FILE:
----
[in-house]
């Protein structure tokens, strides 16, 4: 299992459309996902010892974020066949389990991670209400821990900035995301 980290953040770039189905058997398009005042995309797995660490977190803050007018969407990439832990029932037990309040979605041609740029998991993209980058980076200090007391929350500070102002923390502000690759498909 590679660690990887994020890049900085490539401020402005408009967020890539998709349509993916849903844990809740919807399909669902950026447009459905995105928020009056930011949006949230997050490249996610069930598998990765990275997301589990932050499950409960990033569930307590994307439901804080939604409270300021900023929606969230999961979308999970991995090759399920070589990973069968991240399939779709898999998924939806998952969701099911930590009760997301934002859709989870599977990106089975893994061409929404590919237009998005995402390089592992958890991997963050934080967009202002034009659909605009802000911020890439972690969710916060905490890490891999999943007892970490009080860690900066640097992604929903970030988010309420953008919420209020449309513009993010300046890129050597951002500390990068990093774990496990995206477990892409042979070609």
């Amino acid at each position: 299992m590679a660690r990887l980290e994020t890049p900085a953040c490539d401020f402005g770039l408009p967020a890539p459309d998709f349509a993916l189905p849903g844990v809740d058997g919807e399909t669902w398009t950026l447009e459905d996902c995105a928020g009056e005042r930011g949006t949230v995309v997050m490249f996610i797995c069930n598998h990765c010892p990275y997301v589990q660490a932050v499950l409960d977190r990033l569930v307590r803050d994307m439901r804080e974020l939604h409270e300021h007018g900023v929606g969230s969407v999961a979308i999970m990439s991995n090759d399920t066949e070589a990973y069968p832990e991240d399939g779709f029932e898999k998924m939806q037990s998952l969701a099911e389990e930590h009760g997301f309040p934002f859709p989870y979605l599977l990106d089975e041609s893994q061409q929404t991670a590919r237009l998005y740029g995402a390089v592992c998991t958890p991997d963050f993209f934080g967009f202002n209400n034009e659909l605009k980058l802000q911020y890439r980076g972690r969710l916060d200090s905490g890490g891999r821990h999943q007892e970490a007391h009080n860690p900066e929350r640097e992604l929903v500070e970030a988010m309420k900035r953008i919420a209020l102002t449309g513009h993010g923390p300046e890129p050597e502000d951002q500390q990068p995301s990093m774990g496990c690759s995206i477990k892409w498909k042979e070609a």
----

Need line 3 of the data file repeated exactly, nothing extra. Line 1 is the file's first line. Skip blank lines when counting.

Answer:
């Amino acid at each position: 299992m590679a660690r990887l980290e994020t890049p900085a953040c490539d401020f402005g770039l408009p967020a890539p459309d998709f349509a993916l189905p849903g844990v809740d058997g919807e399909t669902w398009t950026l447009e459905d996902c995105a928020g009056e005042r930011g949006t949230v995309v997050m490249f996610i797995c069930n598998h990765c010892p990275y997301v589990q660490a932050v499950l409960d977190r990033l569930v307590r803050d994307m439901r804080e974020l939604h409270e300021h007018g900023v929606g969230s969407v999961a979308i999970m990439s991995n090759d399920t066949e070589a990973y069968p832990e991240d399939g779709f029932e898999k998924m939806q037990s998952l969701a099911e389990e930590h009760g997301f309040p934002f859709p989870y979605l599977l990106d089975e041609s893994q061409q929404t991670a590919r237009l998005y740029g995402a390089v592992c998991t958890p991997d963050f993209f934080g967009f202002n209400n034009e659909l605009k980058l802000q911020y890439r980076g972690r969710l916060d200090s905490g890490g891999r821990h999943q007892e970490a007391h009080n860690p900066e929350r640097e992604l929903v500070e970030a988010m309420k900035r953008i919420a209020l102002t449309g513009h993010g923390p300046e890129p050597e502000d951002q500390q990068p995301s990093m774990g496990c690759s995206i477990k892409w498909k042979e070609a």